Back in the olden days, like 1995, classmates used to buy cheaper DD floppies and drill holes into them to use them as HD floppies (the 3 1/2 floppy had a hole in one of the corners to allow the drive to distinguish between DD and HD drives).
I didn't do that because I feared data loss, yet in a recent discussion, people claimed that this was not much of an issue. Which led me to reconsider; I assume that manufacturers switched to producing only HD media, simply putting some of them into DD casings, possibly those who didn't pass as well in QC. From an economic perspective, it would make perfect sense: rather than having to manufacture two different media, the manufacturer could produce only one. The cost difference between DD or HD media would vanish over time and far outweigh the expenses saved by having to maintain only one production line.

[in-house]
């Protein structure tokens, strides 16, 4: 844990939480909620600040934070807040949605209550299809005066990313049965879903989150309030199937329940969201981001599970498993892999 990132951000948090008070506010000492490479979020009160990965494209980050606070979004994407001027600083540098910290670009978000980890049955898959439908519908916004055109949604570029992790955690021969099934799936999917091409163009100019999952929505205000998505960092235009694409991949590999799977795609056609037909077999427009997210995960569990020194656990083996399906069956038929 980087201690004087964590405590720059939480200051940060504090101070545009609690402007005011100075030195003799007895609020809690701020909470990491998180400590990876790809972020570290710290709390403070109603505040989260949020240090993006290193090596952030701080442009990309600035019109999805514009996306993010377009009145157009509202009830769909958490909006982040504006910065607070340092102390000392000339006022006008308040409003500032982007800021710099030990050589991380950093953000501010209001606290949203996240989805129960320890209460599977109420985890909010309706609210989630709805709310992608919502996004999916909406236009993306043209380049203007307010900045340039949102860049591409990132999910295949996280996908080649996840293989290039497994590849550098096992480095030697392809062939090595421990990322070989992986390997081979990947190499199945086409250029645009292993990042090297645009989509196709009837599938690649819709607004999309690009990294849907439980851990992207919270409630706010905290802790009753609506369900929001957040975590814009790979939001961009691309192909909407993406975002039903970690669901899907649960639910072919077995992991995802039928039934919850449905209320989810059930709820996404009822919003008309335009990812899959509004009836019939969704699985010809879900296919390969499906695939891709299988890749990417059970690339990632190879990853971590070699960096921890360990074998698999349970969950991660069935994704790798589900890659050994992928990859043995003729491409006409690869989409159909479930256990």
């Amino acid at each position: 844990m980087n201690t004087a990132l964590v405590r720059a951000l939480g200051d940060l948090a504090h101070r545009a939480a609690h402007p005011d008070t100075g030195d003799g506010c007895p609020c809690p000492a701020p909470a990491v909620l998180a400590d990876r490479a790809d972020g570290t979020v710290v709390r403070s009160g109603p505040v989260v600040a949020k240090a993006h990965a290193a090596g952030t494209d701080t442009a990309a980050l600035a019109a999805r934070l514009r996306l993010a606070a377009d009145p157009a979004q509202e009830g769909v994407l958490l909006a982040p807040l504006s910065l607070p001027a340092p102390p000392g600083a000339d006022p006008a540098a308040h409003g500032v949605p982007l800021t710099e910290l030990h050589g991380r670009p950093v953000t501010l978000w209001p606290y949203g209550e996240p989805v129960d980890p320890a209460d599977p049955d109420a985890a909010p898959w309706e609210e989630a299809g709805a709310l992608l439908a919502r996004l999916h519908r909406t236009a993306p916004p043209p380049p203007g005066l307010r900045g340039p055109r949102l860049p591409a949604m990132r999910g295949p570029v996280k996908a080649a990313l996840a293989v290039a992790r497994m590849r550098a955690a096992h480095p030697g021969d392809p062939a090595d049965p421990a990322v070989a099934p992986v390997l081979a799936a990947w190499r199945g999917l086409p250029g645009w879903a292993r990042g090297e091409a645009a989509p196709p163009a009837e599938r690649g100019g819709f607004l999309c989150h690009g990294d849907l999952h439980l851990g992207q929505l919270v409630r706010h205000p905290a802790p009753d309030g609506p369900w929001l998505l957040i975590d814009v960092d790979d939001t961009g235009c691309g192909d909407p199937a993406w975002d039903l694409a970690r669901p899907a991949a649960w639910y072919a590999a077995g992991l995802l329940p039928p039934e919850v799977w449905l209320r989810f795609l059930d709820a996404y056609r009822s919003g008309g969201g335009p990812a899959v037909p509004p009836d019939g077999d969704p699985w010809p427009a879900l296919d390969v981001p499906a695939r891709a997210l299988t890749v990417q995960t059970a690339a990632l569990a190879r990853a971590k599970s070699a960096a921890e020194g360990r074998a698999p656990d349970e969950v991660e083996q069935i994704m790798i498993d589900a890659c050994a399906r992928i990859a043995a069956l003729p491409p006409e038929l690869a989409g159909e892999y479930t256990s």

However, someone else claimed that there is a substantial physical difference between DD and HD media, which is substantial enough to necessitate the production of "true" DD media. Therefore, people "faking" HD disks would really risk data loss.
Is he right or not?